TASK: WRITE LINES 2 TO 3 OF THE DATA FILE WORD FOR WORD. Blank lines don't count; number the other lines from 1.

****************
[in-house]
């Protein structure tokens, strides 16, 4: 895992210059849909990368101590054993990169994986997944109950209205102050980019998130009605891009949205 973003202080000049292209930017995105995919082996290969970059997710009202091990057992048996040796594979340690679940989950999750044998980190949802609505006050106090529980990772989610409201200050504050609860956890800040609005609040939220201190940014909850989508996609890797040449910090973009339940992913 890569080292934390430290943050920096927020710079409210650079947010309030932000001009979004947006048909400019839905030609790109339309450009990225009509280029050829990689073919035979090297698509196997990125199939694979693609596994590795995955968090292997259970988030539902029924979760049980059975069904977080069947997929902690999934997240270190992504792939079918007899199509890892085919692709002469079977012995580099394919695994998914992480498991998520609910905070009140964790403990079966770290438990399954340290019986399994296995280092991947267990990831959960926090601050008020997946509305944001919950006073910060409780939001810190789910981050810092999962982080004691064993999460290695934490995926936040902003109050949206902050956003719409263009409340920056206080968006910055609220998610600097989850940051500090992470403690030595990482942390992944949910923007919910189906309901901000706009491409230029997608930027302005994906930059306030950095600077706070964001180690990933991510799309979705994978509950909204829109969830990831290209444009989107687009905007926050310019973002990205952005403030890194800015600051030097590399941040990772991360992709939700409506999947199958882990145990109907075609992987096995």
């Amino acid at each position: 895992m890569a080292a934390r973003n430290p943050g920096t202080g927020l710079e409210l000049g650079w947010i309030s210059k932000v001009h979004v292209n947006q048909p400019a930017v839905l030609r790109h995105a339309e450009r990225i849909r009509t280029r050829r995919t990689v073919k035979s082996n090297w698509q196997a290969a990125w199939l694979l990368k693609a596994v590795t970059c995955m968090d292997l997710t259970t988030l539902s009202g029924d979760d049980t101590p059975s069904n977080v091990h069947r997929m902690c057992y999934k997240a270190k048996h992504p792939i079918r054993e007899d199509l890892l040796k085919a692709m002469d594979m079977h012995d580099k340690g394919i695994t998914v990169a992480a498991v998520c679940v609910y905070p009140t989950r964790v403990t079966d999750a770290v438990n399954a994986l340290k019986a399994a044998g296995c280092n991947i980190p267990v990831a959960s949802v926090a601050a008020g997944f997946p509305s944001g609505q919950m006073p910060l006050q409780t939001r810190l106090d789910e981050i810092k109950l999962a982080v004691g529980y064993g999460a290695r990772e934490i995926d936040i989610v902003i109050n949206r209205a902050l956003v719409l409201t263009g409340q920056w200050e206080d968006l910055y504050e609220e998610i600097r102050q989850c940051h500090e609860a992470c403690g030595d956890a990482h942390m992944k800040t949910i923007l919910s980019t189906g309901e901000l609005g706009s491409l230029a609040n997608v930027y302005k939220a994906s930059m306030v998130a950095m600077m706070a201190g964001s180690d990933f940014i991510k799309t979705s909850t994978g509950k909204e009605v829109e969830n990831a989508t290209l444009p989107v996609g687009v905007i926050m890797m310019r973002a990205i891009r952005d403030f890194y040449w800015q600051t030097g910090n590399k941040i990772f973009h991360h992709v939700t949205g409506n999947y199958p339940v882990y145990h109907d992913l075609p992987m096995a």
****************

């Protein structure tokens, strides 16, 4: 895992210059849909990368101590054993990169994986997944109950209205102050980019998130009605891009949205 973003202080000049292209930017995105995919082996290969970059997710009202091990057992048996040796594979340690679940989950999750044998980190949802609505006050106090529980990772989610409201200050504050609860956890800040609005609040939220201190940014909850989508996609890797040449910090973009339940992913 890569080292934390430290943050920096927020710079409210650079947010309030932000001009979004947006048909400019839905030609790109339309450009990225009509280029050829990689073919035979090297698509196997990125199939694979693609596994590795995955968090292997259970988030539902029924979760049980059975069904977080069947997929902690999934997240270190992504792939079918007899199509890892085919692709002469079977012995580099394919695994998914992480498991998520609910905070009140964790403990079966770290438990399954340290019986399994296995280092991947267990990831959960926090601050008020997946509305944001919950006073910060409780939001810190789910981050810092999962982080004691064993999460290695934490995926936040902003109050949206902050956003719409263009409340920056206080968006910055609220998610600097989850940051500090992470403690030595990482942390992944949910923007919910189906309901901000706009491409230029997608930027302005994906930059306030950095600077706070964001180690990933991510799309979705994978509950909204829109969830990831290209444009989107687009905007926050310019973002990205952005403030890194800015600051030097590399941040990772991360992709939700409506999947199958882990145990109907075609992987096995």
């Amino acid at each position: 895992m890569a080292a934390r973003n430290p943050g920096t202080g927020l710079e409210l000049g650079w947010i309030s210059k932000v001009h979004v292209n947006q048909p400019a930017v839905l030609r790109h995105a339309e450009r990225i849909r009509t280029r050829r995919t990689v073919k035979s082996n090297w698509q196997a290969a990125w199939l694979l990368k693609a596994v590795t970059c995955m968090d292997l997710t259970t988030l539902s009202g029924d979760d049980t101590p059975s069904n977080v091990h069947r997929m902690c057992y999934k997240a270190k048996h992504p792939i079918r054993e007899d199509l890892l040796k085919a692709m002469d594979m079977h012995d580099k340690g394919i695994t998914v990169a992480a498991v998520c679940v609910y905070p009140t989950r964790v403990t079966d999750a770290v438990n399954a994986l340290k019986a399994a044998g296995c280092n991947i980190p267990v990831a959960s949802v926090a601050a008020g997944f997946p509305s944001g609505q919950m006073p910060l006050q409780t939001r810190l106090d789910e981050i810092k109950l999962a982080v004691g529980y064993g999460a290695r990772e934490i995926d936040i989610v902003i109050n949206r209205a902050l956003v719409l409201t263009g409340q920056w200050e206080d968006l910055y504050e609220e998610i600097r102050q989850c940051h500090e609860a992470c403690g030595d956890a990482h942390m992944k800040t949910i923007l919910s980019t189906g309901e901000l609005g706009s491409l230029a609040n997608v930027y302005k939220a994906s930059m306030v998130a950095m600077m706070a201190g964001s180690d990933f940014i991510k799309t979705s909850t994978g509950k909204e009605v829109e969830n990831a989508t290209l444009p989107v996609g687009v905007i926050m890797m310019r973002a990205i891009r952005d403030f890194y040449w800015q600051t030097g910090n590399k941040i990772f973009h991360h992709v939700t949205g409506n999947y199958p339940v882990y145990h109907d992913l075609p992987m096995a």